So when the New York Knicks used their first round pick (fourth overall) in 1948 on the center, they did not know that they were necessarily getting a no-doubt-about-it star player (Schayes feels that they likely were still considering using him on the low post, which he felt led to their slight reservations about him). Still, he was clearly very talented and the Knicks did want him. The problem was that Knick president Ned Irish had decided upon a self-imposed salary cap for the Knicks. Again, this was the early days of professional basketball, and in a lot of ways, teams were making things up as they went along. In addition, it was not like the league was a booming financial success. Therefore, Irish had come up with a “cap” of $100,000 for the entire Knick roster, with rookie salaries being “capped” at $5,000.
Meanwhile, the NBL’s Syracuse Nationals, led by their owner Danny Biasone (the fellow who would later invent the 24-second shot clock), also wanted to sign Schayes, so they brought him up to Syracuse with his father. Biasone offered him $7,000, plus a $500 bonus. The Nationals also let Schayes know that they were fine with him playing forward instead of center.
Another thing to take into account that had an impact on Schayes’ thought process at the was that he had a degree from a good school and had marketable skills outside of playing professional basketball. Schayes claims that he had an offer on the table from Boeing to work for them. So at the time, his thinking was, “Hey, let me get the most money I can get, play for a year in Syracuse and then go work at a ‘real’ company.”
The Knicks attempted to counter the National offer. Irish would not budge from his “cap” figure, but he told Schayes that they could make up the difference in the offers by getting him a job during the offseason. When they could not pinpoint for Schayes exactly what this job would be, Schayes turned the Knicks down and took the Nationals’ offer.
His “one-year experiment” with Syracuse turned into a sixteen-year career with the franchise over two cities, where he basically created the modern power forward position. Amusingly enough, the NBL, as mentioned before, merged with the NBA after Schayes’ rookie year, so Schayes played all but one year of his career in the NBA. When the NBA began having All-Star Games in 1951, Schayes made the team, as he would for the next eleven NBA All-Star games! He led the Nationals to the NBA Championship in 1955.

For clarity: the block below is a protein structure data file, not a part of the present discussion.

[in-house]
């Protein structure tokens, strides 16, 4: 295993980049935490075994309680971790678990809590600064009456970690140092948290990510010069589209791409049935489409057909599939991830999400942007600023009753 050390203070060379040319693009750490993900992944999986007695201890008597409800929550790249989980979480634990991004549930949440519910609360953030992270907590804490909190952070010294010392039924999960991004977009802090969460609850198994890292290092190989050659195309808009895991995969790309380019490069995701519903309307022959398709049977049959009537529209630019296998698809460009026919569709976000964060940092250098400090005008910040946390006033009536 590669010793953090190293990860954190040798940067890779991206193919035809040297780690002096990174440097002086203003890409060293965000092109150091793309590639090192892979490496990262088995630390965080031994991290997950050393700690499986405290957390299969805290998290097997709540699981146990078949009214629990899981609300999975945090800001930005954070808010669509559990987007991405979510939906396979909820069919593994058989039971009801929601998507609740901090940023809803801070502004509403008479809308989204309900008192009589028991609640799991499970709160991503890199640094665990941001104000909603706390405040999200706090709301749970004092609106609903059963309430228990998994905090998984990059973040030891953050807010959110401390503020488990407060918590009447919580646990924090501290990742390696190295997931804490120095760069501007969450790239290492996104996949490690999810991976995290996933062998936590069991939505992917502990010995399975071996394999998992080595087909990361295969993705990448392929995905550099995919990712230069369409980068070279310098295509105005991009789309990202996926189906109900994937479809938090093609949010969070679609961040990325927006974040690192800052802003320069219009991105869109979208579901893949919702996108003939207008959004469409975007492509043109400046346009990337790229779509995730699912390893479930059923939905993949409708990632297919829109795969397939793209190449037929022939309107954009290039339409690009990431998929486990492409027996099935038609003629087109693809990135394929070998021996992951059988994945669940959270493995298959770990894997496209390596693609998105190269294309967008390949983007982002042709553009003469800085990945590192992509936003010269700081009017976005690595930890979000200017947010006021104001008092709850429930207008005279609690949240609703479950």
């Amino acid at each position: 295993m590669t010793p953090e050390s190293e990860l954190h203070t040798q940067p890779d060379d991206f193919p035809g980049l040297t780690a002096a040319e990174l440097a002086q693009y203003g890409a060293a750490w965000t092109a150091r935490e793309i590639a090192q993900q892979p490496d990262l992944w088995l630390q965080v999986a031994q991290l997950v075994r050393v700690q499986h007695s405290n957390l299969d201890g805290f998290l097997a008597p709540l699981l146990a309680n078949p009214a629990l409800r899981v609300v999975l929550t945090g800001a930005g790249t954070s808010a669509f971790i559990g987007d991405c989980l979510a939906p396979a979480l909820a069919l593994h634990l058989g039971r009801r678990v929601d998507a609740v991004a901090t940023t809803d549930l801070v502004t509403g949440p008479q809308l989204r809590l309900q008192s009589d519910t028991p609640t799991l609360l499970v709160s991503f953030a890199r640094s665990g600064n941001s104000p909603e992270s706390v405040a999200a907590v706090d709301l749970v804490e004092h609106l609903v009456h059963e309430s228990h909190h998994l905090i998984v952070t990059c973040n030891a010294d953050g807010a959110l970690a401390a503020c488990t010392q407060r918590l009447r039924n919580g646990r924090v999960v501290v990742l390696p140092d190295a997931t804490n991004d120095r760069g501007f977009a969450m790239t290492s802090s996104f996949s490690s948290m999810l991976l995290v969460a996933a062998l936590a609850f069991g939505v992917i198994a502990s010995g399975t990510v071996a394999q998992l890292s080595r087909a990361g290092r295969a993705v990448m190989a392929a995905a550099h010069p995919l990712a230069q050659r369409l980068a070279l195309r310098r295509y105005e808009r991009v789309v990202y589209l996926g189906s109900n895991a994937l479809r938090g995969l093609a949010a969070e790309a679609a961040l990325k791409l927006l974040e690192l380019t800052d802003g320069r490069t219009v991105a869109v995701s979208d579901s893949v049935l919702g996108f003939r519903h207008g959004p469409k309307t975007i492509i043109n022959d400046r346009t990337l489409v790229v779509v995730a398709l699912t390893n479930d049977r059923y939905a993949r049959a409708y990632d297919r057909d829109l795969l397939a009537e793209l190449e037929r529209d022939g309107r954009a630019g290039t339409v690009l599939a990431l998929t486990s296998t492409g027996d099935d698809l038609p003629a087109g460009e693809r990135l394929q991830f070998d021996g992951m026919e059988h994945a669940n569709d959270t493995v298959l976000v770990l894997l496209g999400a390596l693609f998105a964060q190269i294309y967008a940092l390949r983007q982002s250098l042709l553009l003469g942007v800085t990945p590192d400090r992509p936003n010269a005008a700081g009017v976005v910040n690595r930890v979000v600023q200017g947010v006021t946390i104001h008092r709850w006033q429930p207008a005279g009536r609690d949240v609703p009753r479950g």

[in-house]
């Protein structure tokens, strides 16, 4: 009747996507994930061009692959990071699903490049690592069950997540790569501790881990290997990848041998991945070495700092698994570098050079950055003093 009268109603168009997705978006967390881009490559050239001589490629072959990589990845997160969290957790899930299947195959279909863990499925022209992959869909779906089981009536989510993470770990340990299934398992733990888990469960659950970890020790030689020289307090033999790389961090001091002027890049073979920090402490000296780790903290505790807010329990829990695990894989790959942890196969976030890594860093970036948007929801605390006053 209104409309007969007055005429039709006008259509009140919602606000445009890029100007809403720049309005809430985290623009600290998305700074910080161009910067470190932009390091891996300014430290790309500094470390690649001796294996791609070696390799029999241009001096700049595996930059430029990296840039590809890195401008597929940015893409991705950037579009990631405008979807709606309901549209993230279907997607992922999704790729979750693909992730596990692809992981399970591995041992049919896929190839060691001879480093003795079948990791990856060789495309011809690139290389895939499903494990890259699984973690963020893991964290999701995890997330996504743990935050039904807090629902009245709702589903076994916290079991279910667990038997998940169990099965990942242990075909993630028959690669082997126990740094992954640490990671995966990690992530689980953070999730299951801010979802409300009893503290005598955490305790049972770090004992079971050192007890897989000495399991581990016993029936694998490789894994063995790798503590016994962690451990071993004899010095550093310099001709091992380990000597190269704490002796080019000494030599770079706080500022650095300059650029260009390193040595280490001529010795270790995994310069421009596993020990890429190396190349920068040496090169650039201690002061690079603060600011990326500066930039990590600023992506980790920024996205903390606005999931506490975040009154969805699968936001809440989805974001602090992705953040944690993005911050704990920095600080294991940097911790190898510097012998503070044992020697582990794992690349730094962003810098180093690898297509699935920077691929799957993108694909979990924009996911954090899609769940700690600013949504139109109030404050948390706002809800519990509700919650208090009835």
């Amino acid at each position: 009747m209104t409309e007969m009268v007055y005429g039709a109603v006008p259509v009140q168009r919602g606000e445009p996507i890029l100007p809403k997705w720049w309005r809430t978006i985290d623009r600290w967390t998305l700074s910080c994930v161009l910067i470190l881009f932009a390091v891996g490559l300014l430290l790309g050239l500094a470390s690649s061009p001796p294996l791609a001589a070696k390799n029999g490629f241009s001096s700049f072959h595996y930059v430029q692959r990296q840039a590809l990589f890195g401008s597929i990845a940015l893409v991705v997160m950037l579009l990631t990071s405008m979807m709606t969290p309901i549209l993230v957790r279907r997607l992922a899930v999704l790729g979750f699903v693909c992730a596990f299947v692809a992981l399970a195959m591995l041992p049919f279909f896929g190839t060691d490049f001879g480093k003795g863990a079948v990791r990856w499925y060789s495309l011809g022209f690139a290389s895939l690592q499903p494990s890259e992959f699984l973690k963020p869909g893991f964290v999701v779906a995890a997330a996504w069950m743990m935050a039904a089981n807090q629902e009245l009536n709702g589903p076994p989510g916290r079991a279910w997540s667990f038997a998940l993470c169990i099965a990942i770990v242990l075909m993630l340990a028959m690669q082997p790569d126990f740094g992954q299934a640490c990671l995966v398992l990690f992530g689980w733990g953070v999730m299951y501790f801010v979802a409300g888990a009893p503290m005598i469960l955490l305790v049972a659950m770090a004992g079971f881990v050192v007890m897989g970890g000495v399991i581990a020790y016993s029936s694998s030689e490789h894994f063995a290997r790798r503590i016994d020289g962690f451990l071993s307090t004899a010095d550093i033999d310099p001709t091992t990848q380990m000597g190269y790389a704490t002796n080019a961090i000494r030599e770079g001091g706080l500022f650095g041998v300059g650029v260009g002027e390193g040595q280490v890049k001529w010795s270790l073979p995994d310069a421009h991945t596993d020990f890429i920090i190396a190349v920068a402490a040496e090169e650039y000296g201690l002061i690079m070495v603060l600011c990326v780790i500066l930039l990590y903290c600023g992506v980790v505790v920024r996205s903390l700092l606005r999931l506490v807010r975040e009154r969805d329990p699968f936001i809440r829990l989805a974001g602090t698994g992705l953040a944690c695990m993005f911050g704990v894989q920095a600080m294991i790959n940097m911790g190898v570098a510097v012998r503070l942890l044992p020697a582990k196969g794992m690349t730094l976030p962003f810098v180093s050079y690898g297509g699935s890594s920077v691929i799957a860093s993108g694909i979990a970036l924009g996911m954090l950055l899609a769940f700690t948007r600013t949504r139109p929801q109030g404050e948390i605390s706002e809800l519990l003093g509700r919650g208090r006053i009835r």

When the team moved to Philadelphia in 1963 to become the Philadelphia 76ers, Schayes came along as player-coach. He retired as a player after that first year in Philadelphia (at the time he was the NBA’s all-time leading scorer). He would coach the Sixers for two more years (winning Coach of the Year in 1966) before being fired by the team for not being able to get past the Boston Celtics in the playoffs. He had one more brief run as a coach of the Buffalo Braves in the early 1970s. He was elected to the Basketball Hall of Fame in 1973.
And for $2,500 more, he could have been a New York Knick!
Thanks to Terry Pluto’s classic book, Tall Tales: The Glory Years of the NBA, for the Schayes story (straight from Schayes himself!).
If you folks dig these stories, you’d probably also get a kick out of my Sports Legends Revealed site. There is an archive of the ones about basketball here. I also have one Sports Legend featured every Tuesday at the LA Times.
If you have any suggestions for future Unsung Knicks History pieces, drop me a line at firstname.lastname@example.org! I’d prefer you share your suggestions via e-mail rather than in the comments section, so we can keep them a surprise! Thanks!